December 14 2008
Despite the hard time that large wine companies with high production take from wine drinkers-cum-pundits in the wine blogosphere, it is nice to see the estate / fine wine division of Constellation making some meaningful wine with a level of progressiveness in their consumer engagement efforts.
Is it possible to be all things to all people? Can a winery balance the thin line between art / commerce successfully?
Kim Crawford will have you believing it is possible.
The 2008 Kim Crawford Marlborough Sauvignon Blanc is a fine example of national distribution, professional critical acclaim, and social media engagement, coupled with the most important thing – a darn tasty wine.
It is so tasty, in fact, I spent the better part of last Saturday afternoon driving around Indianapolis looking for it – most stores were out of stock after its second appearance in two years on the Wine Spectator Top 100 wines of the year, garnering 91 points and a #40 ranking on the Top 100.
Note to self. This is Indiana. Don’t check every wine shop in town first—go to your corner liquor store.
Despite the lack of quaintness in my purchase, it is not the Top 100 ranking that had originally interested me in Kim Crawford—it was the advertising.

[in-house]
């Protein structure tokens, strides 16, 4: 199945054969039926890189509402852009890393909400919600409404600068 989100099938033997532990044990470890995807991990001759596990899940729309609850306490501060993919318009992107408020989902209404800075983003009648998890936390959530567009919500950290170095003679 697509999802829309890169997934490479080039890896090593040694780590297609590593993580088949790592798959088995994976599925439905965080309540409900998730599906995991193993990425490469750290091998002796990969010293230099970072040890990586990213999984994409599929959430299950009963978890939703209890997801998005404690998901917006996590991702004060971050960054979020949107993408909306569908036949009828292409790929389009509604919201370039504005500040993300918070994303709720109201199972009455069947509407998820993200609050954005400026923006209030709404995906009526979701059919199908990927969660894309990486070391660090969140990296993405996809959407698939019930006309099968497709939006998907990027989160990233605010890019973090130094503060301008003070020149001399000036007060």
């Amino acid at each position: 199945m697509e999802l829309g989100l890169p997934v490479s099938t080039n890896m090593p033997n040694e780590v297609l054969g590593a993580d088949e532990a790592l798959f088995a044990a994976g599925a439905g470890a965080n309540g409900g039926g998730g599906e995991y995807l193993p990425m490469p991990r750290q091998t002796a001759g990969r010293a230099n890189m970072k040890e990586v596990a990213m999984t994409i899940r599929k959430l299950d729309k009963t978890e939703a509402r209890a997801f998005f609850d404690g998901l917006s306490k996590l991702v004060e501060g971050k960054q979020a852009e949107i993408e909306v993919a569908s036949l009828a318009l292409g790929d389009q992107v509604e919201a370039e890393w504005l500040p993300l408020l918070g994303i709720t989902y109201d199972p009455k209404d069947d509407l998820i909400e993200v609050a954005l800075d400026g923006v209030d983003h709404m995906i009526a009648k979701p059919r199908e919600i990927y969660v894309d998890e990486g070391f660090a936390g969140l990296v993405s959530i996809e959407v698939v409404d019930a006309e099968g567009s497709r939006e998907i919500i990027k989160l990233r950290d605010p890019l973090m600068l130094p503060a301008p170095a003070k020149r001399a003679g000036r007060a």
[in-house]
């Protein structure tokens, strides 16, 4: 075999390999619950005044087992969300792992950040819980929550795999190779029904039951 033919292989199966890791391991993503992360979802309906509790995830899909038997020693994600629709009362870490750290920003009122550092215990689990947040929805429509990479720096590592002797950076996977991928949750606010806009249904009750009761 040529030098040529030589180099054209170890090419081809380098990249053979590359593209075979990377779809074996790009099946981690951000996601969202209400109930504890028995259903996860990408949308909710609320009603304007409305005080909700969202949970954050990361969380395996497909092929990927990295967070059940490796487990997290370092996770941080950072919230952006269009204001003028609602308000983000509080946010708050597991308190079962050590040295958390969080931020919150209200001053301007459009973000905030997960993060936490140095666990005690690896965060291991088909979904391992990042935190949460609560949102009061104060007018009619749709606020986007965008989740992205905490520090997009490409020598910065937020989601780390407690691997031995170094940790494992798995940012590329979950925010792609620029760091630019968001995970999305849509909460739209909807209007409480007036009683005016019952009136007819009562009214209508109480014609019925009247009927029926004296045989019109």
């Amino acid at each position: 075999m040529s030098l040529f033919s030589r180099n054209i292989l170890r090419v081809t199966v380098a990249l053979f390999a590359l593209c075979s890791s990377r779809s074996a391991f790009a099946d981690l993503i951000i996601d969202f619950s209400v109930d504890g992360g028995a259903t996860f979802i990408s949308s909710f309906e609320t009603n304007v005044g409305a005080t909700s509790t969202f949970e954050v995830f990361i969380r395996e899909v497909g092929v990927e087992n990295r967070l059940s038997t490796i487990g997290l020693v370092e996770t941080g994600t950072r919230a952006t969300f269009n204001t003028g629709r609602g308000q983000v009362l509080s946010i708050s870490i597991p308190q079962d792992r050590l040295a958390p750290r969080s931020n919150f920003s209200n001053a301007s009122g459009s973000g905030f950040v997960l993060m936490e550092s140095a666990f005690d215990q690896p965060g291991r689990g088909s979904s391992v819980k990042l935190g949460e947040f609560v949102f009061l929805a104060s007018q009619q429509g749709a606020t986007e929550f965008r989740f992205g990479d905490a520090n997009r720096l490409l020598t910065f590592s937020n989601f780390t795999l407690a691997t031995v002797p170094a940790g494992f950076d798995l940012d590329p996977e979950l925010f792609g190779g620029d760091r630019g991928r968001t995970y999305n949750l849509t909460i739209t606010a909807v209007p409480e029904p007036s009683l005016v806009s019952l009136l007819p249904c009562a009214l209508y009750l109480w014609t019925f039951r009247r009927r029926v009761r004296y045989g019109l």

I subscribe to a music magazine called Paste that seems like it is written for me – it focuses on accessible indie rock and arts culture. It is a national magazine and the November issue had a Kim Crawford ad.
It was noticeable because how often do you see wine advertising in a contemporary youth culture/music magazine that is not Yellowtail? Hardly ever.
The ad copy says:
At Kim Crawford, we believe in trailblazing. Whether it’s screw caps, Unoaked Chardonnay or up-and-coming artists, we support unconventional thinking and the courage to break new ground. We’ve put together the perfect party playlist with some of our favorite new sounds and songs. Why not download it now?
So, let me get this straight – a large wine company brand, with acclaimed wine from the wine industry critical press, that is advertising in a niche music/culture magazine with a specific web site that offers music downloads and content commissioned from a wine consultant and blogger, Courtney Cochran? What else can they possible be doing right? Social media. Yeah, check there, too. Kim Crawford has a Facebook page and they also Twitter.
Aside from the full-color, full page ad in the magazine, I hope other wines are taking note of this recipe for success as it should give smaller wineries some inspiration.